THE WALL STREET
Activists Are on a Roll, With More to Come
They Reached New
Heights in 2014, Cementing Position as Force in U.S. Boardrooms
Ackman’s Pershing Square Capital Management has more than $19
billion under management.
Jan. 1, 2015 5:08
targeted sellers of everything from breadsticks to Botox in 2014.
The investors, who buy
stakes in companies and push them to make financial or strategic
changes, cemented their position as a force in U.S. markets and
While their prominence has
been steadily increasing in recent years, in 2014 they reached new
heights, sweeping out all the directors of one company, getting a seat
on the board of the nation’s oldest bank and helping set the stage for
the biggest takeover of the year. Activists also raised billions of
dollars in a sign they are likely to be as busy, or busier, in 2015.
activists held $115.5 billion in assets, up from $93 billion to start
the year, according to hedge-fund tracker HFR.
William Ackman ’s Pershing Square
Capital Management LP has more than $19 billion under management, and
in an effort to create a more permanent capital base, took a portion
of its funds public in 2014.
Daniel Loeb ’s Third Point LLC
raised $2.5 billion in just a few weeks this past summer, bringing its
total to about $17.5 billion.
“Companies that are being
well advised are assuming there is already a corporate activist in
their stock,” said Andrew Freedman of Olshan Frome Wolosky LLP, a law
firm that advises the investors.
The success the investors
enjoyed in getting their way in 2014 will test them in the coming
years as companies they now control are scrutinized for signs that
promised changes are paying off. If not, activists risk losing the
support of other investors they rely on.
But for now, such dangers
seem far off. Even well known corporate lawyer Martin Lipton, long an
activist antagonist, begrudgingly acknowledged at a conference in
March that there are some he respects. (“I wouldn’t say ‘liked,’ ” Mr.
Lipton quickly added.)
The victory that perhaps
best captured their newfound power was Starboard Value LP’s win
Darden Restaurants Inc., the
owner of Olive Garden and other restaurant chains. After Darden sold
its Red Lobster chain without giving investors a vote, as a majority
of them had requested, Starboard led a takeover of the entire
12-person board. While activists had ousted a complete board before,
none had been the size of Darden, which now has a market value of $7.8
billion. The victory echoed in board rooms across the country,
Seeing others lose their
fights at such high rates, some blue-chip companies decided not to
take the risk.
Dow Chemical Co. and
Bank of New York Mellon Corp. ,
the oldest bank in the country, all added activist representatives to
their boards in agreements with the investors that avoided potential
Even when they technically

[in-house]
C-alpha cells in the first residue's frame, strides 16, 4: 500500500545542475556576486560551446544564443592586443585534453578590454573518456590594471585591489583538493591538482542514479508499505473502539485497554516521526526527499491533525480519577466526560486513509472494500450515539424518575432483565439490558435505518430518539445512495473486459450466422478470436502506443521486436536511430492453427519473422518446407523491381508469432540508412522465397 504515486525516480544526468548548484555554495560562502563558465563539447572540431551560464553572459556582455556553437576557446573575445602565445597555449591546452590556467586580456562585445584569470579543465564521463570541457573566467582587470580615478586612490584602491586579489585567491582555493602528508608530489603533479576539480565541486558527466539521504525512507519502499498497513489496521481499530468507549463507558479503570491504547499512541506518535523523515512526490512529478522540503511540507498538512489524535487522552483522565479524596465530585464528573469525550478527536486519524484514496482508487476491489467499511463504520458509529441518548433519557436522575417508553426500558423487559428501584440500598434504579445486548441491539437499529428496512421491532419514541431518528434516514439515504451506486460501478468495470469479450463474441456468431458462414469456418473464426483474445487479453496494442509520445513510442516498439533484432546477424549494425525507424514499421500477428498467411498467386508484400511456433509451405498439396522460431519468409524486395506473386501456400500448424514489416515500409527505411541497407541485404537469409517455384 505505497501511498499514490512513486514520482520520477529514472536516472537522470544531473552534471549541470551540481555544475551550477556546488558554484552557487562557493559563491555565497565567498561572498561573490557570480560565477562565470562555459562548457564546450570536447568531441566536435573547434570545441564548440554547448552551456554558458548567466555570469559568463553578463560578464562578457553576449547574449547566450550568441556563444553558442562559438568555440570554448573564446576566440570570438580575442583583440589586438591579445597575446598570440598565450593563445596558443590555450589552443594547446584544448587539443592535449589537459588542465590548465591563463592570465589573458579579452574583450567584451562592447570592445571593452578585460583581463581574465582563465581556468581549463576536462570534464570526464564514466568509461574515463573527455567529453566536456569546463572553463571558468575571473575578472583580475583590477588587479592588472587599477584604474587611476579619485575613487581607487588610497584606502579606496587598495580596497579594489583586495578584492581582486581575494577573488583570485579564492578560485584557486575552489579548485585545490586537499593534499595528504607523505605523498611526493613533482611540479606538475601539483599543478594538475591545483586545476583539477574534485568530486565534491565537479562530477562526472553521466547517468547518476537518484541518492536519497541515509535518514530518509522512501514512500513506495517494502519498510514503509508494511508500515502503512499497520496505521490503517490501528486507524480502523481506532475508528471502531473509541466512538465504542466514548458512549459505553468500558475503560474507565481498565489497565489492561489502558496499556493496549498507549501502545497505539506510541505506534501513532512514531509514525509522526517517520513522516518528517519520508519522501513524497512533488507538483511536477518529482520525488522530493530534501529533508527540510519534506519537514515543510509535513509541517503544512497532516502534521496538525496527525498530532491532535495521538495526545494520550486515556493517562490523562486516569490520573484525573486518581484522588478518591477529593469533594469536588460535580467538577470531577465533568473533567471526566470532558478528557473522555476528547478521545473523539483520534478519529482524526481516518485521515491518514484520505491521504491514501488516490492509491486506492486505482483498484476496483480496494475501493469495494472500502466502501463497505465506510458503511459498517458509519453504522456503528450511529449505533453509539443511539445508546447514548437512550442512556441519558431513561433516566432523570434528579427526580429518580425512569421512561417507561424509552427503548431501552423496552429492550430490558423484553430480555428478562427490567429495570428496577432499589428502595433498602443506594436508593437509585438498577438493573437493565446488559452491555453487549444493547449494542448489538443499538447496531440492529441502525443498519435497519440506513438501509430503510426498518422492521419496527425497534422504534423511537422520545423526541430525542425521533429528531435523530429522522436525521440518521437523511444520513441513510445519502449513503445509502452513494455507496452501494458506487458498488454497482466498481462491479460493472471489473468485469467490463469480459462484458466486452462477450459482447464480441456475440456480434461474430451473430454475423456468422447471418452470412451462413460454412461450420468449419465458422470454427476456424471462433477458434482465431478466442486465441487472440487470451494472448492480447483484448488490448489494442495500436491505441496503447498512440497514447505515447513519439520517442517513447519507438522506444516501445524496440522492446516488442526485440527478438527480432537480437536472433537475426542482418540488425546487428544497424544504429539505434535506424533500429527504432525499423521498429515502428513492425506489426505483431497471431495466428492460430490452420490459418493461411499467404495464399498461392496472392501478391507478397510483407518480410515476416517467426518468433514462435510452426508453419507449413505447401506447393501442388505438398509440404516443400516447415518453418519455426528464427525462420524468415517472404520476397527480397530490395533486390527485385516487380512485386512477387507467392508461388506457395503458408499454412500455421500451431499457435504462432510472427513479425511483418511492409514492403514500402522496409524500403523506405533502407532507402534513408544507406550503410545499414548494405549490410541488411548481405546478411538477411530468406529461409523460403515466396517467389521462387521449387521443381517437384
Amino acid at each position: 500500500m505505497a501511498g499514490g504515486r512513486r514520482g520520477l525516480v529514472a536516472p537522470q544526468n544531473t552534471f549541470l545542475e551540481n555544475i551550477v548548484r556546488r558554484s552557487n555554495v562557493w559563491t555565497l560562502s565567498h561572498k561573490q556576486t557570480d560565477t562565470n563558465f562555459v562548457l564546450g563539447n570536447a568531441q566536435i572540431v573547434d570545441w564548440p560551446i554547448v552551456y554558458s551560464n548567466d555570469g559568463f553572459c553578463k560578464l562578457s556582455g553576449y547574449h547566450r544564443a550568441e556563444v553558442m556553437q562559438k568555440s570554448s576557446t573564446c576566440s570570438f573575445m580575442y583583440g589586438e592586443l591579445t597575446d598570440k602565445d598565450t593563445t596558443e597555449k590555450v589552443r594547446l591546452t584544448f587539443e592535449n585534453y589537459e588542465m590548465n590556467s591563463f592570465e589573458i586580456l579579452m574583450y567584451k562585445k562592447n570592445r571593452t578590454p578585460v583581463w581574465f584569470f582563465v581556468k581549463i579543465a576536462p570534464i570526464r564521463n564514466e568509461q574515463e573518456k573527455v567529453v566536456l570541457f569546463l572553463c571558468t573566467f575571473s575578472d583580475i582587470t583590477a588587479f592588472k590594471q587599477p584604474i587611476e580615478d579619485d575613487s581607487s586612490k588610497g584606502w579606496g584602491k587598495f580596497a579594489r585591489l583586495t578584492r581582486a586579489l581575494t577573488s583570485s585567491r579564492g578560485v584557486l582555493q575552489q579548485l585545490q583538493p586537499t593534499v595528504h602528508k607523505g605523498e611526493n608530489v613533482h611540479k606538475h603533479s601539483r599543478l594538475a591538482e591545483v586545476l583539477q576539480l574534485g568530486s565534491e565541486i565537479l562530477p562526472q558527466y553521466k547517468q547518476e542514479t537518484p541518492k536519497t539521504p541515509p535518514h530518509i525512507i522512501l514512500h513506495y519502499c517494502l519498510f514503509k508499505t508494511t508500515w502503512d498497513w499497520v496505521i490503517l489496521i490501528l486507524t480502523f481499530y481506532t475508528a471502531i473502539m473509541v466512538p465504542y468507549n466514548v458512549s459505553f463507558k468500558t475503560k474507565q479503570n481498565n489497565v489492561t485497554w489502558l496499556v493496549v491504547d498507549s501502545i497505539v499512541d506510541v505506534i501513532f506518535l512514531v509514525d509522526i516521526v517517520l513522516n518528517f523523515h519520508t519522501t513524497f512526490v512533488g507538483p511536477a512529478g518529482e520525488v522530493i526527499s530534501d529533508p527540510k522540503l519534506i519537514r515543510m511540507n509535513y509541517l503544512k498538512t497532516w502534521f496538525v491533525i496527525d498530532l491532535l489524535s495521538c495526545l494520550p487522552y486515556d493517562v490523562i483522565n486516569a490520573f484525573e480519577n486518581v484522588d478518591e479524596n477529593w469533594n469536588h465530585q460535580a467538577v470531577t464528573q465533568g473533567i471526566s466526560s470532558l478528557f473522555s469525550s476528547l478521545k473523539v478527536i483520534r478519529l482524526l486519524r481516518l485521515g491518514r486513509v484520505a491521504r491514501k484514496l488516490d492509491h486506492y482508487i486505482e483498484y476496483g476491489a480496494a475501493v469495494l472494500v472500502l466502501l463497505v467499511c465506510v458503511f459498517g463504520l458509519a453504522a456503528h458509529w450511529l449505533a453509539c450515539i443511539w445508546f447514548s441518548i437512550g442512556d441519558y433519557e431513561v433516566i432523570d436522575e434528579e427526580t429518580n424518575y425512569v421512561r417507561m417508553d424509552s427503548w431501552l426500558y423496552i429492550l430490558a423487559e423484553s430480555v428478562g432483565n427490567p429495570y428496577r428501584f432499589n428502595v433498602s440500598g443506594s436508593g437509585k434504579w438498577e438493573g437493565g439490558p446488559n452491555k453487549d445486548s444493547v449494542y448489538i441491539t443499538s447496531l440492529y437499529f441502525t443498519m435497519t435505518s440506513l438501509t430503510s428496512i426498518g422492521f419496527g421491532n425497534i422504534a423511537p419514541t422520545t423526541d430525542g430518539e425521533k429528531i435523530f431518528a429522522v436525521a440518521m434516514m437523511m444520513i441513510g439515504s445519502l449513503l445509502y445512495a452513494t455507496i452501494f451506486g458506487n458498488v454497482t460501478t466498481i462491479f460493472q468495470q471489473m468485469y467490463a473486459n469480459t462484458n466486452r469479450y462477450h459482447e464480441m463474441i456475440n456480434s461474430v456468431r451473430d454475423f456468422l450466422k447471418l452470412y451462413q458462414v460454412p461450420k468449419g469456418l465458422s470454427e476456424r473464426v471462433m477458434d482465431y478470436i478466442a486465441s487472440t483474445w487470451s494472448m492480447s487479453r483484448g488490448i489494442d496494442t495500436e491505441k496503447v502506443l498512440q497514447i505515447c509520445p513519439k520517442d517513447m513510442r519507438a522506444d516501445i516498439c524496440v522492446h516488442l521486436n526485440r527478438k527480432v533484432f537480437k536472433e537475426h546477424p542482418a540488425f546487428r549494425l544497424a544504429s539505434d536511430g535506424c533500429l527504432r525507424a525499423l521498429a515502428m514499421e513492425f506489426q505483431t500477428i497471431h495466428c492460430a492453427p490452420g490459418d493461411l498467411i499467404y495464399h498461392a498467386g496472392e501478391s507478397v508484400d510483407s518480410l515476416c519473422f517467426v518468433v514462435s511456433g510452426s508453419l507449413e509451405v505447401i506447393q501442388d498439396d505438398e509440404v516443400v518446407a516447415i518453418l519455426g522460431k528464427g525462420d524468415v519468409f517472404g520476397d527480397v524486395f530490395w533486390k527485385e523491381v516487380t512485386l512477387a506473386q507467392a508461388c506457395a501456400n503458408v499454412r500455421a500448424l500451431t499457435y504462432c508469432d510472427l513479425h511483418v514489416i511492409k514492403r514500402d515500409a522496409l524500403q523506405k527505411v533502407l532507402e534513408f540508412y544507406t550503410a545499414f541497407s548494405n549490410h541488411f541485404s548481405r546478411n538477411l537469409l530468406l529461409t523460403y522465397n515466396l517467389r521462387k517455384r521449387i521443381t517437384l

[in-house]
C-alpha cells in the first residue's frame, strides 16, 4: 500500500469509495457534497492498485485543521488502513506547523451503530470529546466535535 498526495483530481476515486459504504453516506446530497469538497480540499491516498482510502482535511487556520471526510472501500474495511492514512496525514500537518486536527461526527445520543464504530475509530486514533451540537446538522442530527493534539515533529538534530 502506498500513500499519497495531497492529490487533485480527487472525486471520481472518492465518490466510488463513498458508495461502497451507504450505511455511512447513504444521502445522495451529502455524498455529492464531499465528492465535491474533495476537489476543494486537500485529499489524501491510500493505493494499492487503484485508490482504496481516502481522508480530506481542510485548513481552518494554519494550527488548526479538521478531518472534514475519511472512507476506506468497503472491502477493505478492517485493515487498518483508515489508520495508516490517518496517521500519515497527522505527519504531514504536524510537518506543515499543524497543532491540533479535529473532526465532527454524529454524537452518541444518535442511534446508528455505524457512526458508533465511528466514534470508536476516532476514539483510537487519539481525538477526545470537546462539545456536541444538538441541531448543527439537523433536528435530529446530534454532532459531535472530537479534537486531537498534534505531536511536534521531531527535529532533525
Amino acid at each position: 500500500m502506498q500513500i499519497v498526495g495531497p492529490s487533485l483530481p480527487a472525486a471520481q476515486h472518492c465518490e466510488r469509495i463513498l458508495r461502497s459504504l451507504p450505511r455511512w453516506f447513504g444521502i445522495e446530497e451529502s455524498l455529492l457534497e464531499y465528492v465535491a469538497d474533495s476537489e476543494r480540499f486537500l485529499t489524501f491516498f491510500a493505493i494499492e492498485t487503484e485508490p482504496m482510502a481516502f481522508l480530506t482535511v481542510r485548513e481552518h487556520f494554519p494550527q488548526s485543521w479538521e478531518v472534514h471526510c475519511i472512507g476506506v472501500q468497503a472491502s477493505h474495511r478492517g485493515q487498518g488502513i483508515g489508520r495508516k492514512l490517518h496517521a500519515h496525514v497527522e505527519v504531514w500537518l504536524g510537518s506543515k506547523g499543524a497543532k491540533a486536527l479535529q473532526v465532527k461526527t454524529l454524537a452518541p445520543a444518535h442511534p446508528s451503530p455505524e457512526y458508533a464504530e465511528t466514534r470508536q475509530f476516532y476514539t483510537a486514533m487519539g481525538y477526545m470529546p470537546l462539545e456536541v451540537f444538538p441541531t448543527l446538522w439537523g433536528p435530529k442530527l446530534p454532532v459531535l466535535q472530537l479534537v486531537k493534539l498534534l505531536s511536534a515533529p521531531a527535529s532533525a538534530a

lost, activists seemed to walk away victorious.
A heated fight over the
maker of Botox,
Allergan Inc., captivated the
health-care and deal-making industries for months. Pershing Square
Valeant Pharmaceuticals International
Inc. in a $53 billion hostile bid for Allergan. In an unusual
agreement, Pershing Square bought a 9.7% stake in Allergan ahead of
the takeover offer.
Things didn’t work out as
Pershing Square and Valeant had planned. Allergan refused to negotiate
and lawsuits flew in all directions. Ultimately, Allergan agreed to
sell itself to
Actavis PLC for $66 billion, in
the year’s biggest deal.
Still, Pershing Square
stood to make about $2.2 billion from gains on its Allergan stake. A
lawsuit that could endanger the profit remains unsettled.
A big theme for activists
in the year was breakups.
Carl Icahn pushed
eBay Inc. to separate
electronic-payments unit PayPal, which the online-auction company
announced it would do months after rejecting the activist’s campaign.
Elliott Management Corp. is urging a split-up of data-storage giant
EMC Corp. , a push the company
has so far rejected publicly. And Trian Fund Management LP, which has
made a career of pushing corporate revamps, targeted DuPont & Co. and
PepsiCo Inc. with breakup
campaigns. Each company argued it is stronger united.
For all the headlines they
drew and all their boardroom successes, the returns activists
delivered for their own investors were less than spectacular. The
average activist fund rose about 3.5% through November, according to
HFR. That is well short of the S&P 500 index’s 12.3% gain over the
same time, but equal to the average return of all HFR-tracked hedge
funds. And activists remain controversial figures, with some investors
and others arguing that they leave companies in more parlous states by
encouraging knee-jerk thinking at the expense of long-term investing.
opposition in some quarters, activists’ recent success has come in
many cases as a result of support they have garnered from other
In 2015, that support will
be tested. Darden will be exhibit one, followed perhaps most closely
Cliffs Natural Resources Inc.,
the largest iron-ore miner in the U.S.
Cliffs had been the worst
performer in the S&P 500 in 2013, and activist Casablanca Capital LP
launched a fight to break up the company in January. Casablanca won a
majority of the board seats in July and appointed a new chief
executive, but the stock still fell more than 70% in 2014 amid turmoil
in commodity markets.
Regardless of how those
and other activist-infused companies perform, the investors have
triggered an evolution in companies’ relations with their investors
broadly, bankers say.
“The most important thing
to do is listen hard and make sure you are hearing accurately what
your shareholders are saying,” said Michael Carr, head of Americas M&A
Goldman Sachs Group Inc., which
works with companies, helping them prepare for and respond to
activists. “The odds are higher now that a disagreement is going to be
David Benoit at